She’s been greeted as “Auntie May”. He’s been dubbed “the First Gentleman”. And both of them just love drinking Chinese tea.
Beijing’s Communist Government certainly rolled out a carpet as red as the national flag on Thursday when Theresa May and her husband Philip were hosted by President Xi Jinping and his wife as part of their three-day tour.
The state-run media was keen to highlight the warm reception apparently given to the couple on the social media site Sina Weibo, with members of the public praising the PM’s “beautiful marriage” and her “very handsome” spouse.
One article published by the Xinhua News Agency (and shared on China’s equivalent of Twitter) said: “He is the man who loved her, supported her, and protected her, who has been there for 40 years.”
China Plus, the government-owned English language channel, carried uncannily uniform footage of young people heaping on the praise. One paid tribute to May for not being “a stereotype of a female politician” because she has “a good sense of fashion”, adding “she loves leopard print!”
A particularly enthusiastic youngster listed the PM’s achievements, declaring “She made great efforts to solve terrorism, disputes with Northern Ireland, and Brexit.”
And all of the students revealed the British guest’s new nickname. “’Auntie May’ is a warm expression, just like we call Xi Jinping ‘Uncle Xi’ to show our fondness,” one said. “They all call her ‘Auntie May’, so do I,” said another. And in case we hadn’t got the message, yet another added: “It’s a friendly name we feel close to.”
After the Mays visited Beijing’s ancient Forbidden City, an interviewer from state-run Chinese television – the aptly named CCTV – told the PM of her new moniker, pointing out it was unusual for foreign politicians to be granted such informality.
“A lot of Chinese people would affectionately call you, in Chinese, ‘Auntie May’,” the interviewer said. “That’s really a kind of a call for Chinese – you’re one of the members of the family. Do you like that?”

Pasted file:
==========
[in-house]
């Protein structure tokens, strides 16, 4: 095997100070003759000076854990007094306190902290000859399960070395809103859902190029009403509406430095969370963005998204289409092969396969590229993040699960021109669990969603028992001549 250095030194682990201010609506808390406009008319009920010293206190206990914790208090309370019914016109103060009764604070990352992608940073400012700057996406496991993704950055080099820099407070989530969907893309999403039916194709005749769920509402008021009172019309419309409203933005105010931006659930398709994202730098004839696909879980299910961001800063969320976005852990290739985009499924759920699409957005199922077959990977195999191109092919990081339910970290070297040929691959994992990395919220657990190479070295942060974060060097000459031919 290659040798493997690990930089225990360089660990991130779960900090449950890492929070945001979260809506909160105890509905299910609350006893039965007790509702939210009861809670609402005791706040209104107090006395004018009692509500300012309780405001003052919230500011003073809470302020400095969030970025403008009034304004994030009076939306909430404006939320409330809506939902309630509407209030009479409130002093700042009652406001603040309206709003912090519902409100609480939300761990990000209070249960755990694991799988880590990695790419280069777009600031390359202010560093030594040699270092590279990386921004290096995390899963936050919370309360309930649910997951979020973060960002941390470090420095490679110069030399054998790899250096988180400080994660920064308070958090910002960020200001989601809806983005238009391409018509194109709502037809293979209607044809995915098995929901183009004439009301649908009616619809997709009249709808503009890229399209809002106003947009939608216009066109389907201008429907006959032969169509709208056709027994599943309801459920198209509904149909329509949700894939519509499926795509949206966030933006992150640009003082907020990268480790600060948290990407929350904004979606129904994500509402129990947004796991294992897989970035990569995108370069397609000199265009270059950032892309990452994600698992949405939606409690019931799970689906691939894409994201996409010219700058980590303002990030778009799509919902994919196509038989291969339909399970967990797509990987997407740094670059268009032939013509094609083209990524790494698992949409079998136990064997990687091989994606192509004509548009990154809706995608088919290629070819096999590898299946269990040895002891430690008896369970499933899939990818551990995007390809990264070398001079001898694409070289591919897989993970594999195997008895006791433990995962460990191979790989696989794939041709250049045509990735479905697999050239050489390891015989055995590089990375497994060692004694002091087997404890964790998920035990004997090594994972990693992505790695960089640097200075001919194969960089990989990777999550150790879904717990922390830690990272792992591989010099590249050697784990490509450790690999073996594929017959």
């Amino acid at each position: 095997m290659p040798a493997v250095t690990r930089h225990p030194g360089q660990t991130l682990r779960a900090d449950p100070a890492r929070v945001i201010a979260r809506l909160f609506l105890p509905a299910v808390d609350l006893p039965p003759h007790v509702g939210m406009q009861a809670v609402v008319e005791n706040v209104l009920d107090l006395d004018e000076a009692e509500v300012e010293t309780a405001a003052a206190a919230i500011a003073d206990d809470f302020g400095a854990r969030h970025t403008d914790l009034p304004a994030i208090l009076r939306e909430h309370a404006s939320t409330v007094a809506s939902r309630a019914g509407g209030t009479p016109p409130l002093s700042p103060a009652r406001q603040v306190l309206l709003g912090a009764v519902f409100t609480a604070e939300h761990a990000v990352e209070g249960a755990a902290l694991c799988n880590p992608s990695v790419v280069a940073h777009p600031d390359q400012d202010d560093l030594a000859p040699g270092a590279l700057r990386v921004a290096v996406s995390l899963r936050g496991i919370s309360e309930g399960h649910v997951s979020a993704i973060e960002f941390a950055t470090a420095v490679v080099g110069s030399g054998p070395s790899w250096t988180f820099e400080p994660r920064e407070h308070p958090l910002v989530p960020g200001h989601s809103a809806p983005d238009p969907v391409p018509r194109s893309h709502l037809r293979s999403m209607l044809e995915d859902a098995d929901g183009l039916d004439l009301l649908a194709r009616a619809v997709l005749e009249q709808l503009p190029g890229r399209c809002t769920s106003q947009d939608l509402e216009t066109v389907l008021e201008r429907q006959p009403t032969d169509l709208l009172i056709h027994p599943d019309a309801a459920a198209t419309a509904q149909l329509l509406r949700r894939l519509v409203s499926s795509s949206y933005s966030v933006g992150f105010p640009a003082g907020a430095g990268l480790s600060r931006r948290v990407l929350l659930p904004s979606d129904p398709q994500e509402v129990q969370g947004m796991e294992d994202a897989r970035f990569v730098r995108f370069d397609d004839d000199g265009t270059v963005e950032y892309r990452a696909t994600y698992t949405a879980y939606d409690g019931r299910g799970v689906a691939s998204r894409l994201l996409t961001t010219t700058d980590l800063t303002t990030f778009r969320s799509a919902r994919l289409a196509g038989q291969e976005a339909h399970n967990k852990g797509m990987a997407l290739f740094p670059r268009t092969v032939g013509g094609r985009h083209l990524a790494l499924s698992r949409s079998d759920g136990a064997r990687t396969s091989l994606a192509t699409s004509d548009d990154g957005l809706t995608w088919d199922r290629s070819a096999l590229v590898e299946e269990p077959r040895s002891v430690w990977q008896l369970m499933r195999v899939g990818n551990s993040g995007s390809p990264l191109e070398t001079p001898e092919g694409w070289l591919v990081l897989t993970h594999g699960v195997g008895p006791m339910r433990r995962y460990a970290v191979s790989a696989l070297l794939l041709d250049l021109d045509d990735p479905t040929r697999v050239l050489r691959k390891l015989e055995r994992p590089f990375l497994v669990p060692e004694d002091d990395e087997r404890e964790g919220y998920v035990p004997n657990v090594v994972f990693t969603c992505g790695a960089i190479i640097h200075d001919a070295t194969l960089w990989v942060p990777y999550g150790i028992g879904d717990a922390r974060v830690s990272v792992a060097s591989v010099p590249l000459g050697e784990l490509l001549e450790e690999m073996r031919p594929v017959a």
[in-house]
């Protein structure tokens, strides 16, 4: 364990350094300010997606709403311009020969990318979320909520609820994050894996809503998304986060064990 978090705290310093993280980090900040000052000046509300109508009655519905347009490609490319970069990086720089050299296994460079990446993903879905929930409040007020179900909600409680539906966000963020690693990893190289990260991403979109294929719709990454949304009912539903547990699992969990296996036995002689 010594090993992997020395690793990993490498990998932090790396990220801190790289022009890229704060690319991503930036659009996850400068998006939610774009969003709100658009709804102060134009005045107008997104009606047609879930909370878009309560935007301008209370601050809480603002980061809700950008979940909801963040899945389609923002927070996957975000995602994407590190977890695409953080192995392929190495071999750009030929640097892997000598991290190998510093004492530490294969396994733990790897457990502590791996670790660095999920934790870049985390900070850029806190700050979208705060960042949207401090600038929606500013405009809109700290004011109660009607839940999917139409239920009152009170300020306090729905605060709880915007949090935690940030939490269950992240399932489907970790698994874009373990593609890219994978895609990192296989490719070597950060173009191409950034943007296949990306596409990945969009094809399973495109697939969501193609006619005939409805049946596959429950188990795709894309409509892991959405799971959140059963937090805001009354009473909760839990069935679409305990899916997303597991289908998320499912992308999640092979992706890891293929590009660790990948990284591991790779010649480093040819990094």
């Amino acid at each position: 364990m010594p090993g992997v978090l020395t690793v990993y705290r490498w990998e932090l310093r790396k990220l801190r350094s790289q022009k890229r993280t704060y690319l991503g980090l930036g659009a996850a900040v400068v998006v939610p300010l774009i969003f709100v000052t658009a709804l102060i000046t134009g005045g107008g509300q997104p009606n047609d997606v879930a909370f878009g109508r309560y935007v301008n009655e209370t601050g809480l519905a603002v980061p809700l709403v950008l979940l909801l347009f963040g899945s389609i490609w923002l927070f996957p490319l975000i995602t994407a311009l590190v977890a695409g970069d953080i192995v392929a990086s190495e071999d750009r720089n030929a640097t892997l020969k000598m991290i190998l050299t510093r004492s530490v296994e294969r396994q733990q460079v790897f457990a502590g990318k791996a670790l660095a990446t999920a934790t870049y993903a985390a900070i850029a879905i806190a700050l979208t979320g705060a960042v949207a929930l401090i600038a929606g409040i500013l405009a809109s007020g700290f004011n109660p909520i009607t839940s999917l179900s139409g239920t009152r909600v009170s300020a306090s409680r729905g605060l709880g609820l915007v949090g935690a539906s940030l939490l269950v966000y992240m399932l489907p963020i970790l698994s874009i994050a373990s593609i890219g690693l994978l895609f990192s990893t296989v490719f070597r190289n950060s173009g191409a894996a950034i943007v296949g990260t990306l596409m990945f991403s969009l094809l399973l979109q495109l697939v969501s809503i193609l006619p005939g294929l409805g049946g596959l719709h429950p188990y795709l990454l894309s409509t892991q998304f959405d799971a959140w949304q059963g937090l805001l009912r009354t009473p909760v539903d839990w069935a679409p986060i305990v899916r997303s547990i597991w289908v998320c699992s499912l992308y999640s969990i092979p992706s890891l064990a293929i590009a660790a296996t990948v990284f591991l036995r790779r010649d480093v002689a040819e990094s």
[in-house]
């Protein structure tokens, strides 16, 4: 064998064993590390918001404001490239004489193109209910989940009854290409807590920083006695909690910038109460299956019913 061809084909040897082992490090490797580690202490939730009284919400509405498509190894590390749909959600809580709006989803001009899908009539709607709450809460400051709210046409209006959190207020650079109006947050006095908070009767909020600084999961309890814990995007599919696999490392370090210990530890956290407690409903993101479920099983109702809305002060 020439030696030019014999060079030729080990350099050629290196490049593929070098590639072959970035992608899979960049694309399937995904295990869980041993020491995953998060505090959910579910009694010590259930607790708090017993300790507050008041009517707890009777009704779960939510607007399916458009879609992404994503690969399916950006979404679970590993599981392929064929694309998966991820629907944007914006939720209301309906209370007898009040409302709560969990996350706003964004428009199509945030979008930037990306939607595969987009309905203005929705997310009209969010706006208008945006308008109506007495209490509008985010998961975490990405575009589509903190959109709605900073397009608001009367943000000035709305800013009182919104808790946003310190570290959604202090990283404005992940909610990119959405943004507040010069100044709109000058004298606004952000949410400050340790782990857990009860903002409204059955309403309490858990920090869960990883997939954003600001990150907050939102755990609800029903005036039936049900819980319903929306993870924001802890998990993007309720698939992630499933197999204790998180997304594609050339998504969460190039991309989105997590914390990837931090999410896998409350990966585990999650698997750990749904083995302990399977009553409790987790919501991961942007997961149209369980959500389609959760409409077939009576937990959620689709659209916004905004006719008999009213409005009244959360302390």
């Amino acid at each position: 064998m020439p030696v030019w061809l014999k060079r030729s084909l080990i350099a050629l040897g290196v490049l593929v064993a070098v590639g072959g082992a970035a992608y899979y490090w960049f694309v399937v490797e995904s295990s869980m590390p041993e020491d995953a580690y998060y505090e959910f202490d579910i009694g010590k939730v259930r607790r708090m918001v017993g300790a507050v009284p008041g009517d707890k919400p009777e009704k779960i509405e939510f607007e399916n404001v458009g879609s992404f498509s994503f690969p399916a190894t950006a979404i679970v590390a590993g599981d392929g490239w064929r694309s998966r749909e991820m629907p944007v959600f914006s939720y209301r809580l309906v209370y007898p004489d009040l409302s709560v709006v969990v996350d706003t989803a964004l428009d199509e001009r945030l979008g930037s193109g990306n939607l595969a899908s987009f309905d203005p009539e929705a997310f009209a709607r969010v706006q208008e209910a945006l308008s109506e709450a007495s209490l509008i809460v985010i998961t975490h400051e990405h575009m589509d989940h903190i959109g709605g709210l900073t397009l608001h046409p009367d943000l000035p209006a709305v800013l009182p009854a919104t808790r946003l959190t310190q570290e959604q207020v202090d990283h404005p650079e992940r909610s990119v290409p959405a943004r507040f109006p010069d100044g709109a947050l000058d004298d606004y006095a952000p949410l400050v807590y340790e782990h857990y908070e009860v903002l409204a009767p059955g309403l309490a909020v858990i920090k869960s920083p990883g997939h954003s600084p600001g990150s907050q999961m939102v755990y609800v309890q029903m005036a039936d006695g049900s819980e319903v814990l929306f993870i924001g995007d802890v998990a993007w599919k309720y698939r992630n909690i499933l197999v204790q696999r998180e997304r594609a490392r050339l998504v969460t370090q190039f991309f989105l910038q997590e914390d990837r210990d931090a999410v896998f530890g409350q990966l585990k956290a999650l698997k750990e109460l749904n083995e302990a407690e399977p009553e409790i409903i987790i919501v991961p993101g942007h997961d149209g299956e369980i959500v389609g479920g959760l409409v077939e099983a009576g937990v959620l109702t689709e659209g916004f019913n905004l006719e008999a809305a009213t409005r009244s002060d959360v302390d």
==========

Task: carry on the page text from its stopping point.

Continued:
Clearly unused to such plaudits, a slightly surprised Prime Minister replied: “Oh thank you, thank very much indeed…I’m honoured by that. Thank you.” Her gratitude was so earnest, she named it thrice.
May then held an 80-minute bilateral meeting with President Xi in the Diaoyutai State Guest House.
The pair agreed a joint trade and investment review that British sources later suggested was the first step towards a post-Brexit deal, though the details were unclear.
China’s markets would also be further opened to the UK, including in sectors such as beef (banned since the 1990s because of BSE fears), dairy and other agricultural goods.
The President himself couldn’t resist a bit of flattery for his guest, quoting Shakespeare to hail the growing links between China and the UK. “What’s past is prologue,” Xi said, citing The Tempest.
Afterwards, the Mays were treated to a traditional tea ceremony with the President and his wife Peng Liyuan. As they were shown different varieties, the British media – starved of hard news about the trip and thirsty for anything resembling a story – spotted a new fact.
When Madame Peng pointed to Lapsang Souchong, a smokey speciality from the Wuyi region, both the PM and her husband said almost in unison: “We drink that!”
So, to add to her Waitrose-shopping habit, the Prime Minister is now a drinker of ‘posh’, loose-leaf tea. It’s not quite PG Tips or a ‘builders’’ brew, and for her critics it will be yet more proof that she’s out of touch with the average voter.
As the old Marxist joke goes, all proper tea is theft. But China is a unique mix of Mao and money these days.
The main thing was that Chairman May’s hosts were impressed. And after all, they are the ones with the big bucks and trade the UK is hoping to target after Brexit.